Earlier this year the British LGBT+ charity Stonewall released their UK Equality Index, a survey showcasing the UK’s top employers for LGBT+ individuals with staff feedback concerning LGBT+ well-being. Results were relativity positive but stigma towards sexuality obviously still exists so the results were far from perfect. To highlight a few:
• Only 57% of respondents said that they were comfortable disclosing their sexual orientation to all colleagues.
• Bisexual men are twice as likely to not be out with any colleagues and one and a half times more likely to not be out with any managers when compared to bisexual women.
• Lesbian, gay and bisexual respondents who are completely out in the workplace are five times less likely to be dissatisfied with their sense of achievement and three times less likely to be dissatisfied with their job security when compared to those who are not out with anyone in the workplace.
Like I mentioned the results weren’t all bad and the workplace environment for LGBT+ individuals has improved over the past 20 years, some companies even hold LGBT+ recruitment events. But this got us thinking; should recruiters actively seek out LGBT+ individuals? Is a recruitment evening PR pandering or are companies genuinely interested in hiring LGBT+ employees. If it’s the latter, why? I’m asking because I’m sceptical, not a homophobe. At this point I think it’s useful to mention that I am gay so forgive me if I appear critical but like we’ve all seen with greenwashing we must question the legitimacy of a company’s actions.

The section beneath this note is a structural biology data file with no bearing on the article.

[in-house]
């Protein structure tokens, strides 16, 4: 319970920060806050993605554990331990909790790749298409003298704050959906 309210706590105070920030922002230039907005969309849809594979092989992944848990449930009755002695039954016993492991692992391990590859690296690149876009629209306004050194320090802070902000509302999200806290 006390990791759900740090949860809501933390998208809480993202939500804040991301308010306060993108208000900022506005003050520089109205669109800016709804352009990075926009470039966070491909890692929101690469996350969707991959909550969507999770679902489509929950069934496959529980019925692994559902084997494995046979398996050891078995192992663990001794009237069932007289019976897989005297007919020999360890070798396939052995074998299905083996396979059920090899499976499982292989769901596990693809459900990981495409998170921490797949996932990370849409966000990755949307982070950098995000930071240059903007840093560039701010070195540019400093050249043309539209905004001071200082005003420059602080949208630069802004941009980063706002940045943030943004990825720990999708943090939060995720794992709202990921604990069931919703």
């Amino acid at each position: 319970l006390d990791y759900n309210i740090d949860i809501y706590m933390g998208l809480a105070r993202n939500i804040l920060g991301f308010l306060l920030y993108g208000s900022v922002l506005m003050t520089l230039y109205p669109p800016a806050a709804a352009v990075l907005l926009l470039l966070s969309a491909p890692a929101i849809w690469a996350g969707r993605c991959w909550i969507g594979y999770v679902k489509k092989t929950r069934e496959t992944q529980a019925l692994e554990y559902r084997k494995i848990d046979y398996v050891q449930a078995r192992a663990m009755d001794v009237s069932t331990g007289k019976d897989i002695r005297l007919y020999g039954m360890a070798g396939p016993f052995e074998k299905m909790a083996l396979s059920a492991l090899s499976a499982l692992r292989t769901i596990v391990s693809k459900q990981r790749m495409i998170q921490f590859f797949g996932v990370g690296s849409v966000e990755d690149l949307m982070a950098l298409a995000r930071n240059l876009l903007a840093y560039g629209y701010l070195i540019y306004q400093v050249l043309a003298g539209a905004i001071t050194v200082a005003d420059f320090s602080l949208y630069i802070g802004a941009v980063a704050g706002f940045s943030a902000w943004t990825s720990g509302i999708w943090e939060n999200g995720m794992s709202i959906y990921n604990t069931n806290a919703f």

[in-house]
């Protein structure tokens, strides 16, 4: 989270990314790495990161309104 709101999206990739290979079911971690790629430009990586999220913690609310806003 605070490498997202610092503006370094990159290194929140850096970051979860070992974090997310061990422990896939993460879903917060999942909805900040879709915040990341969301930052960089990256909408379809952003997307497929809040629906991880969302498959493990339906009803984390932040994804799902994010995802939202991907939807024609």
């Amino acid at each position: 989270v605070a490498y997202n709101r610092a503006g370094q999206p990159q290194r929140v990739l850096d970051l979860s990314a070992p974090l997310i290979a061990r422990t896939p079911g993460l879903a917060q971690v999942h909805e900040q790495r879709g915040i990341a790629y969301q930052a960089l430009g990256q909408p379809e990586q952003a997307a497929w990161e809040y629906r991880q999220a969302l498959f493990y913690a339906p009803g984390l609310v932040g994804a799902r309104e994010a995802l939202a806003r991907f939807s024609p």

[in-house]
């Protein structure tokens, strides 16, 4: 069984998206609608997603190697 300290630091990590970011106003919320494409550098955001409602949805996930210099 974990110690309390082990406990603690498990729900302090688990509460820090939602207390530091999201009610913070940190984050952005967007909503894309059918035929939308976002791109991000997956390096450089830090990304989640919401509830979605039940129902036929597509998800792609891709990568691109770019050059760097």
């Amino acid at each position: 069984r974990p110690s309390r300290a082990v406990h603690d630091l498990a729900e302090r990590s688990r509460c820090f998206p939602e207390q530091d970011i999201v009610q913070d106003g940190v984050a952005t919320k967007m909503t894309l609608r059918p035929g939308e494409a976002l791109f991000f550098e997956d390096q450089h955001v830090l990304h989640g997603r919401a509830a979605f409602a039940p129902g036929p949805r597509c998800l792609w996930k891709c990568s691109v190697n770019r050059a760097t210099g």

With more and more companies vowing to hire people from the LGBT+ community, some companies are facing a new challenge: more sexual diversity in the workplace can create concentrated pockets of discrimination. Hiring LGBT+ folk is not enough, companies need to train all their staff on racial and sexual diversity to spread knowledge and acceptance. It might seem excessive but merely hiring more diversity is not going to miraculously transform a workforce into a better team. Luckily companies like Goldman Sachs and Simmons & Simmons are providing training but a lot aren’t. In fact, only 51% of the LGB workforce think diversity training equips staff well with knowledge on sexual orientation issues. Without follow-up training actively seeking LGBT+ members for employments is positive discrimination. It’s filling a diversity quota without any interest in the well-being of the individual. If you consider the same concept (recruitment evenings in particular) for straight ethnic women it feels dated even though they also face adversity in the recruitment process.
Of course even when a company provides the training they cannot guarantee complete well-being as there are many uncontrollable factors such as customers and clients but training is a step in the right direction. It’s expected of multinational corporations to support diversity so they can no longer just have a float at Pride to recruitment individuals. In fact, recruitment at a Pride event is cutting considering the word ‘recruitment’ and LGBT+ history. All I can hope is that companies legitimately want to hire LGBT+ individuals because it creates a better workforce and not to fill quotas.